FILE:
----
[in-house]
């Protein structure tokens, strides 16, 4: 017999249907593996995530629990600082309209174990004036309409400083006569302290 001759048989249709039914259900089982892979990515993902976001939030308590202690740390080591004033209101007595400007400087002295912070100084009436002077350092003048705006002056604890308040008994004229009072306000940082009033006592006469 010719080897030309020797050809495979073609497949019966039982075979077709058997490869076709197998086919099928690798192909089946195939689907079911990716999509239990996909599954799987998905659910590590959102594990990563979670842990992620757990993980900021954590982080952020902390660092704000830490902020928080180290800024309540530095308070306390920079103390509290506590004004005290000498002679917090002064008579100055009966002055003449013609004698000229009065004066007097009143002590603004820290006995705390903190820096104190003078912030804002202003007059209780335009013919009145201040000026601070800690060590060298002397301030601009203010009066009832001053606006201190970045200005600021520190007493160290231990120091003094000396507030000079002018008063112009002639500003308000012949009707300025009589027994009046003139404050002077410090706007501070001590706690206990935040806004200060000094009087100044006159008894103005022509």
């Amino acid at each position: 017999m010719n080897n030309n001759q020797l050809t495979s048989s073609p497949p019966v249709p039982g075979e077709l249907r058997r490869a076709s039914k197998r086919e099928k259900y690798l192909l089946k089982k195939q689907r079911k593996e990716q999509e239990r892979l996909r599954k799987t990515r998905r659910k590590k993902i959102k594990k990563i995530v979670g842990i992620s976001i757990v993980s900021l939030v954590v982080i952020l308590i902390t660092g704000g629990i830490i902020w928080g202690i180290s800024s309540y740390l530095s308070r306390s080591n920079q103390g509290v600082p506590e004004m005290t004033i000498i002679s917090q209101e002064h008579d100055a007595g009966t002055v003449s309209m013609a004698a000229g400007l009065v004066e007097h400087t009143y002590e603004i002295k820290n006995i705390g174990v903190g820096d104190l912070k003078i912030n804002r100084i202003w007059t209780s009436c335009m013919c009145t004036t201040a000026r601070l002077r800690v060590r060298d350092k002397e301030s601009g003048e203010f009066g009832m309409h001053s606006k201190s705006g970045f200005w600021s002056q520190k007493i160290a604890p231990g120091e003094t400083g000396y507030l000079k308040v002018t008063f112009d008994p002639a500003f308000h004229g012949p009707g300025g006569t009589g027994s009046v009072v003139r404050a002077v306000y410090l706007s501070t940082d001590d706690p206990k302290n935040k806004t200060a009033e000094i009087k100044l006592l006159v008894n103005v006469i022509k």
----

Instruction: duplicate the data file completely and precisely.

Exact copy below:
[in-house]
């Protein structure tokens, strides 16, 4: 017999249907593996995530629990600082309209174990004036309409400083006569302290 001759048989249709039914259900089982892979990515993902976001939030308590202690740390080591004033209101007595400007400087002295912070100084009436002077350092003048705006002056604890308040008994004229009072306000940082009033006592006469 010719080897030309020797050809495979073609497949019966039982075979077709058997490869076709197998086919099928690798192909089946195939689907079911990716999509239990996909599954799987998905659910590590959102594990990563979670842990992620757990993980900021954590982080952020902390660092704000830490902020928080180290800024309540530095308070306390920079103390509290506590004004005290000498002679917090002064008579100055009966002055003449013609004698000229009065004066007097009143002590603004820290006995705390903190820096104190003078912030804002202003007059209780335009013919009145201040000026601070800690060590060298002397301030601009203010009066009832001053606006201190970045200005600021520190007493160290231990120091003094000396507030000079002018008063112009002639500003308000012949009707300025009589027994009046003139404050002077410090706007501070001590706690206990935040806004200060000094009087100044006159008894103005022509």
């Amino acid at each position: 017999m010719n080897n030309n001759q020797l050809t495979s048989s073609p497949p019966v249709p039982g075979e077709l249907r058997r490869a076709s039914k197998r086919e099928k259900y690798l192909l089946k089982k195939q689907r079911k593996e990716q999509e239990r892979l996909r599954k799987t990515r998905r659910k590590k993902i959102k594990k990563i995530v979670g842990i992620s976001i757990v993980s900021l939030v954590v982080i952020l308590i902390t660092g704000g629990i830490i902020w928080g202690i180290s800024s309540y740390l530095s308070r306390s080591n920079q103390g509290v600082p506590e004004m005290t004033i000498i002679s917090q209101e002064h008579d100055a007595g009966t002055v003449s309209m013609a004698a000229g400007l009065v004066e007097h400087t009143y002590e603004i002295k820290n006995i705390g174990v903190g820096d104190l912070k003078i912030n804002r100084i202003w007059t209780s009436c335009m013919c009145t004036t201040a000026r601070l002077r800690v060590r060298d350092k002397e301030s601009g003048e203010f009066g009832m309409h001053s606006k201190s705006g970045f200005w600021s002056q520190k007493i160290a604890p231990g120091e003094t400083g000396y507030l000079k308040v002018t008063f112009d008994p002639a500003f308000h004229g012949p009707g300025g006569t009589g027994s009046v009072v003139r404050a002077v306000y410090l706007s501070t940082d001590d706690p206990k302290n935040k806004t200060a009033e000094i009087k100044l006592l006159v008894n103005v006469i022509k």